The blitz comes as DeSantis draws widespread interest from Republican Party donors eyeing the next generation of party leaders, who have praised him for his anti-coronavirus lockdown policies and his combativeness toward the media. With the prospect of a Donald Trump comeback bid still uncertain, many contributors scoping out the party’s bench are flooding DeSantis with five-, six-, and even seven-figure checks for his 2022 campaign in Florida.
DeSantis’ cross-country fundraising swing draws parallels to former President George W. Bush, who courted donors outside his home state in the run-up to his 1998 reelection race. Bush received financial support for his gubernatorial campaign and, crucially, developed the national finance network that became a foundation of his presidential bid two years later.
“DeSantis is very smart to use his reelection and his national ascendancy to travel the country, raising money and building a network that could serve him well in 2022 and beyond,” said Scott Jennings, a former top Bush political adviser. “Circumstances are coming together for him quite nicely, and his operation appears agile enough to understand it all and take advantage of it.”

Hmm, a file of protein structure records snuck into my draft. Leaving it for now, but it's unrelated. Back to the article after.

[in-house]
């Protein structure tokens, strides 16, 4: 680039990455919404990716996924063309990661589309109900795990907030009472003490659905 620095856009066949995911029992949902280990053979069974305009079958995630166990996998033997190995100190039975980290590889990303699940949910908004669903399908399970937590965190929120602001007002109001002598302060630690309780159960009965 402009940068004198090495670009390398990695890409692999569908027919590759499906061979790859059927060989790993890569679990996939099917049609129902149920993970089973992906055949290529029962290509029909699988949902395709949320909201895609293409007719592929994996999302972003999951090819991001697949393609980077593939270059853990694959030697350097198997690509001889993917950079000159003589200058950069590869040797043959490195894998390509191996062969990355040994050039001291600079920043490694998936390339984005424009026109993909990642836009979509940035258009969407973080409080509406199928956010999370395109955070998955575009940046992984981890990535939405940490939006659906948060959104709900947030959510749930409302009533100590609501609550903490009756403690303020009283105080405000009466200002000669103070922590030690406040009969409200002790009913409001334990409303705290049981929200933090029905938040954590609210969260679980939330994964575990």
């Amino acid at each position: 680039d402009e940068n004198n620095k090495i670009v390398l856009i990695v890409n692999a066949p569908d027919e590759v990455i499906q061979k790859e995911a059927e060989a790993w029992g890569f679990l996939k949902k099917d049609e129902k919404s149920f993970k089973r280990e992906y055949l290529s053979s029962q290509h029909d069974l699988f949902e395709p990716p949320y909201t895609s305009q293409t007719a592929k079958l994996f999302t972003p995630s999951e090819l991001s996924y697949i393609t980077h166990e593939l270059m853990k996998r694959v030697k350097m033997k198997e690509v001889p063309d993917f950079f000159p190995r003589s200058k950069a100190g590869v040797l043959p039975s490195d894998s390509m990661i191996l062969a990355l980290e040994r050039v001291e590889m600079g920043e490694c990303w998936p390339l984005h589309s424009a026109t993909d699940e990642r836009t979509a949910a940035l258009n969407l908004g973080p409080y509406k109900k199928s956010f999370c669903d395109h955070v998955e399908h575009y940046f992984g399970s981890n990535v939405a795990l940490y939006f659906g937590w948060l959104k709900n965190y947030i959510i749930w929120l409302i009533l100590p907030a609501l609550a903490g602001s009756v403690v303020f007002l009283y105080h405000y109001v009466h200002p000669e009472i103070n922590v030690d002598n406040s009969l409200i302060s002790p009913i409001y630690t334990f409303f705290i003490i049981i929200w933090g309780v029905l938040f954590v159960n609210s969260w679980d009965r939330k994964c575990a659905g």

DeSantis allies say he’s focused solely on the 2022 contest and, if anything, finds talk of a 2024 run an unwelcome distraction. DeSantis faces the hurdle of running for reelection in a perennial swing state he won by only a fraction of a percentage point in 2018, and senior Republicans view him as one of the party’s most vulnerable incumbent governors up for election next year. The race has drawn a pair of potentially formidable Democratic candidates: state Agricultural Commissioner Nikki Fried and Rep. Charlie Crist, who is seeking a comeback after serving as a Republican more than a decade ago. Crist later switched parties.
Bush, by contrast, had the luxury of running for reelection in a state he had already won comfortably. When he ran again in 1998, he received more than two-thirds of the vote.